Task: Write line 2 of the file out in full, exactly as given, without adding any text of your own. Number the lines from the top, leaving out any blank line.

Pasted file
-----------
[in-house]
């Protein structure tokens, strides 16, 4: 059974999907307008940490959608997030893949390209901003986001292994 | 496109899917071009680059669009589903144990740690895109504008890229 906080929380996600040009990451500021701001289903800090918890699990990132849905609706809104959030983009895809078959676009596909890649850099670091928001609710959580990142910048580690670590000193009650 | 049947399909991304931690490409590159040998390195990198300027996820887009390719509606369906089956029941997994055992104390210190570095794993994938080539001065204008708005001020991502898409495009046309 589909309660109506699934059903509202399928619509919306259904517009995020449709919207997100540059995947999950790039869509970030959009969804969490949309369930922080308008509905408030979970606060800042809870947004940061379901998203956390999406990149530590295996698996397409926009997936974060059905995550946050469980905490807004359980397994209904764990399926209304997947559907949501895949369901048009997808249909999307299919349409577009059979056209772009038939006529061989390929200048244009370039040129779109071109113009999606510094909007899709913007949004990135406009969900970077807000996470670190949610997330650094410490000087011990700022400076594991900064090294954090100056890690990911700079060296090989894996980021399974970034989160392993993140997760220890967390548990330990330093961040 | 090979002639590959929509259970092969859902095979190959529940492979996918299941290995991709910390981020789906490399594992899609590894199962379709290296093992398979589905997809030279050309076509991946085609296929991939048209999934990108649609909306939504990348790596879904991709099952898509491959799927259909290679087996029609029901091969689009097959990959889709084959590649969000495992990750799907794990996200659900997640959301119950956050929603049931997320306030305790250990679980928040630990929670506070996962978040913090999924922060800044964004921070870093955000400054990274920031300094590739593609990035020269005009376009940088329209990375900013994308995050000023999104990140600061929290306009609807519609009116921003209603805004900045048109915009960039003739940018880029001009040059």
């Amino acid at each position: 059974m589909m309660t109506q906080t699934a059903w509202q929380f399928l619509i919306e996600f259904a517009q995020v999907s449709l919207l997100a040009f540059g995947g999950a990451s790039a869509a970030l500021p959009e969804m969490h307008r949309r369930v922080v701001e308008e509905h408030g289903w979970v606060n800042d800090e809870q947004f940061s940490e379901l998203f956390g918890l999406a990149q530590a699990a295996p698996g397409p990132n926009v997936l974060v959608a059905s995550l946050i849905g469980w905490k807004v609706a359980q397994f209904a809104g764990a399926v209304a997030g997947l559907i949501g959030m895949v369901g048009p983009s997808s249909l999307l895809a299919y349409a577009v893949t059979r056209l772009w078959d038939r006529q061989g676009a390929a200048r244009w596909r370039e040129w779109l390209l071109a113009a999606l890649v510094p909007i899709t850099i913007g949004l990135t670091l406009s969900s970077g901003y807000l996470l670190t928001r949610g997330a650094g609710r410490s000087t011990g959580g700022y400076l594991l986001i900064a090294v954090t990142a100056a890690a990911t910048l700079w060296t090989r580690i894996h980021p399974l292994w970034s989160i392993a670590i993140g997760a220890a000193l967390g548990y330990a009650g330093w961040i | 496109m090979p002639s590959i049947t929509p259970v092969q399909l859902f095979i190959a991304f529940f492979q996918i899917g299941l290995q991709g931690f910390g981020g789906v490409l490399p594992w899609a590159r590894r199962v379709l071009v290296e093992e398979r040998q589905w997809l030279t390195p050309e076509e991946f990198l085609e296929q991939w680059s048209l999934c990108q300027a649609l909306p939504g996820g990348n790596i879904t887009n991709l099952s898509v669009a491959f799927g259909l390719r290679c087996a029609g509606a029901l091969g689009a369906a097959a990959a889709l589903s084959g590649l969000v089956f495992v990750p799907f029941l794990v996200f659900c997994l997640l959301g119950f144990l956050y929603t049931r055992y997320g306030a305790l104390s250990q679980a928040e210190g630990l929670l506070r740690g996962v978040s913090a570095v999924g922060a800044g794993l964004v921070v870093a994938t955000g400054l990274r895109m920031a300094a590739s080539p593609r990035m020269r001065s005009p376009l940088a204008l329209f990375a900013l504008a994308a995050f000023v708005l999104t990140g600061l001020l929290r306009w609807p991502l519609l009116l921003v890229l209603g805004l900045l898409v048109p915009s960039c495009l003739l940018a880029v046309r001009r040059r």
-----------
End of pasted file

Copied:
């Protein structure tokens, strides 16, 4: 059974999907307008940490959608997030893949390209901003986001292994 | 496109899917071009680059669009589903144990740690895109504008890229 906080929380996600040009990451500021701001289903800090918890699990990132849905609706809104959030983009895809078959676009596909890649850099670091928001609710959580990142910048580690670590000193009650 | 049947399909991304931690490409590159040998390195990198300027996820887009390719509606369906089956029941997994055992104390210190570095794993994938080539001065204008708005001020991502898409495009046309 589909309660109506699934059903509202399928619509919306259904517009995020449709919207997100540059995947999950790039869509970030959009969804969490949309369930922080308008509905408030979970606060800042809870947004940061379901998203956390999406990149530590295996698996397409926009997936974060059905995550946050469980905490807004359980397994209904764990399926209304997947559907949501895949369901048009997808249909999307299919349409577009059979056209772009038939006529061989390929200048244009370039040129779109071109113009999606510094909007899709913007949004990135406009969900970077807000996470670190949610997330650094410490000087011990700022400076594991900064090294954090100056890690990911700079060296090989894996980021399974970034989160392993993140997760220890967390548990330990330093961040 | 090979002639590959929509259970092969859902095979190959529940492979996918299941290995991709910390981020789906490399594992899609590894199962379709290296093992398979589905997809030279050309076509991946085609296929991939048209999934990108649609909306939504990348790596879904991709099952898509491959799927259909290679087996029609029901091969689009097959990959889709084959590649969000495992990750799907794990996200659900997640959301119950956050929603049931997320306030305790250990679980928040630990929670506070996962978040913090999924922060800044964004921070870093955000400054990274920031300094590739593609990035020269005009376009940088329209990375900013994308995050000023999104990140600061929290306009609807519609009116921003209603805004900045048109915009960039003739940018880029001009040059």